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As a shojo manga fan, especially Skip Beat, Black Butler, Hetalia, and BL mangas I think shojo mangas sometimes being (kind of) unpopular when they were adapted to animes, although the mangas were really popular is caused by different feeling on storyline and artwork maybe? Because when I watch Skip Beat and BL (such as Winter Cicada) it gave off a different…impression, not as sweet and makes me feel doki-doki as when I read the manga. Maybe like that?
Another problem is the difference between anime and manga. Females read more in general (and not just manga), but anime tends to attract male fans. When it comes to adapting manga into anime, most studios go for ‘surefire’ series that are already popular with many fans, and since shonen series crossover more easily (about 40% of Shonen Jump readers are females), it makes more sense to adapt male-oriented works. Then there’s the often ignored fact that most anime directors are males, and thus they’re less likely to tackle adapting a shojo series (though of course there are execptions, such as Akitaro Daichi). It’s a shame, because as someone who mostly reads shojo manga, there are many series (such as Dengeki Daisy) I’d love to see animated but may never get to do so. I find that over the past few years, there have been very few anime I’ve been interested in watching.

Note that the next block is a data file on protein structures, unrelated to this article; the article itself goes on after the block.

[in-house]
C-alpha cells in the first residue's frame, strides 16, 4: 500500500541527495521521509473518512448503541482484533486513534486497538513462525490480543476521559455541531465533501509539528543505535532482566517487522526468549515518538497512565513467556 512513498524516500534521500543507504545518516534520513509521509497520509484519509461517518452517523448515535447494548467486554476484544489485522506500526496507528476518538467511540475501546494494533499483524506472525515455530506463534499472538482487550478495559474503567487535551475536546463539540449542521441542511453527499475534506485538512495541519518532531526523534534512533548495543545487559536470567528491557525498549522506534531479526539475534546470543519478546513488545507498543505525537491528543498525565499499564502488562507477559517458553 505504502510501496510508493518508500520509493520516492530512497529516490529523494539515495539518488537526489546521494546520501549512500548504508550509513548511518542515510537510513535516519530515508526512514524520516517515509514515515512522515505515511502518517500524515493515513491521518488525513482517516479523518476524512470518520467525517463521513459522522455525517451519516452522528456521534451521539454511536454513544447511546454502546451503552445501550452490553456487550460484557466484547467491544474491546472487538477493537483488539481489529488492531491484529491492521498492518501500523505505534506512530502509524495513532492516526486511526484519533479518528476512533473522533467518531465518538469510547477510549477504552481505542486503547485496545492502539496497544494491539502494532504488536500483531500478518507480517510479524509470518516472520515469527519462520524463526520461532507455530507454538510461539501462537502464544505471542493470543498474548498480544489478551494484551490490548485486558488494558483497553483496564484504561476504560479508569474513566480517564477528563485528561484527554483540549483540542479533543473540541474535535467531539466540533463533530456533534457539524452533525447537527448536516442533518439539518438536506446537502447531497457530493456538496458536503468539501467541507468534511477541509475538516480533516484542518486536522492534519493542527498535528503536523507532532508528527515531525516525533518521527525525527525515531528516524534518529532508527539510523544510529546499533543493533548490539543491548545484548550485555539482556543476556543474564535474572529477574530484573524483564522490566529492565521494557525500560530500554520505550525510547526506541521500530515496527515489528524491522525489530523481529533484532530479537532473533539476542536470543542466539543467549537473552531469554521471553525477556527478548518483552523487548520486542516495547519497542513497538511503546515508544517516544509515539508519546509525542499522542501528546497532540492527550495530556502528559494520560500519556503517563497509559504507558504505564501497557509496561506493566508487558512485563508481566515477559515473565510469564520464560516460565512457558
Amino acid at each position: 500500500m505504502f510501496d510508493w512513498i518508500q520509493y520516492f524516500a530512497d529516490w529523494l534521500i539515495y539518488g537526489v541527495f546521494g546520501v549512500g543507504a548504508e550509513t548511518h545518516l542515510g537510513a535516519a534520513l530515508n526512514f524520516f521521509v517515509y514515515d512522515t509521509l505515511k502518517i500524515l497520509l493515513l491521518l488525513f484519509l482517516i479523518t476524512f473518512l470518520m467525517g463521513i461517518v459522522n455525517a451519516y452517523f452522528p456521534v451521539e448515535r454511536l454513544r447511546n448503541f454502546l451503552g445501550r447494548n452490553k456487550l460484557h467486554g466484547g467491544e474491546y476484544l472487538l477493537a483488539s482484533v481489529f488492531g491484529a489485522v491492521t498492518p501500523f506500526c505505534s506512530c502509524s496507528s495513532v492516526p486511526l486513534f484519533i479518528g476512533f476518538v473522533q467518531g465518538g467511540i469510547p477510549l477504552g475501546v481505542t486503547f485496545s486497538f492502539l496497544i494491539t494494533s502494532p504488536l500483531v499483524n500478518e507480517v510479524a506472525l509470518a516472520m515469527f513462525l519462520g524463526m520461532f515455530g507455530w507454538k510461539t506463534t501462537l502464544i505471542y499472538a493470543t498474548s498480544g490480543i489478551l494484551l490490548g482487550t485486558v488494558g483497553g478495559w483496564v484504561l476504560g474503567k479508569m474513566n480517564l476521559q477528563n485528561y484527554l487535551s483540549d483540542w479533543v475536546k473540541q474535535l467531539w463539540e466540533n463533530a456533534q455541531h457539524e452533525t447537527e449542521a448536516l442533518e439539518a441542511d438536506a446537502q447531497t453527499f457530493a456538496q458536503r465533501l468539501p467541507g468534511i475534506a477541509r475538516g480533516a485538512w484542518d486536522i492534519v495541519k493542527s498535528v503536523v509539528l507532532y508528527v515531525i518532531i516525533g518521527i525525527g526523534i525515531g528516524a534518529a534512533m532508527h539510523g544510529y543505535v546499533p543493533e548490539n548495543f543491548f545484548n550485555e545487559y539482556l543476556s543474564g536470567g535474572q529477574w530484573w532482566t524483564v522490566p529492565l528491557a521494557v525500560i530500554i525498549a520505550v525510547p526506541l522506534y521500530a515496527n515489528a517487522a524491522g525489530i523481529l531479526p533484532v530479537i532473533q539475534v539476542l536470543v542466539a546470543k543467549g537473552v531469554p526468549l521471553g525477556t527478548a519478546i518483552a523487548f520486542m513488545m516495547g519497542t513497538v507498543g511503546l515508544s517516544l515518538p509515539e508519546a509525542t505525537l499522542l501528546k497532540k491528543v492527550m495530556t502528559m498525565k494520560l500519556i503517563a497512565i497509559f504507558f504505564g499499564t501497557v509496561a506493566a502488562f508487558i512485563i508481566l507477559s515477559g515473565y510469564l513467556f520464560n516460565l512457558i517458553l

I’m fairly ambivalent towards genre that don’t involve yakuza, so I don’t particularly mind the male-slanted anime trend. Still, I think everyone suffers when certain genres and demographics are neglected, and I think there’s a definite case of that happening in regards to shojo anime. Simply because there exist great manga (like Dengeki Daisy and Tramps Like Us) that will never get adaptations because of their target audience.
I do agree with the fact that most directors being male poses a problem for the same reason. Though it’s by no means absolute, there are advantages to having female directors, if only because they bring fresh perspective. I think it might happen because there’s general pressures against women in the Japanese workplace, and becoming a director requires lots of experience. At least Chiaki Kon is around, though I’m iffy on most of her works except Natsuyuki Rondevous.
I’d personally be really interested to see a breakdown of how popular different shonen series are with male and female readers. I know one of the key indicators is sales of cheaper DVDs vs expensive Blurays (i.e. stuff with more female fans like Kuroko and Gintama sells more DVDs), but manga info would be a lot easier to break down. Ditto for shojoseinen manga. That data would be super analyzable.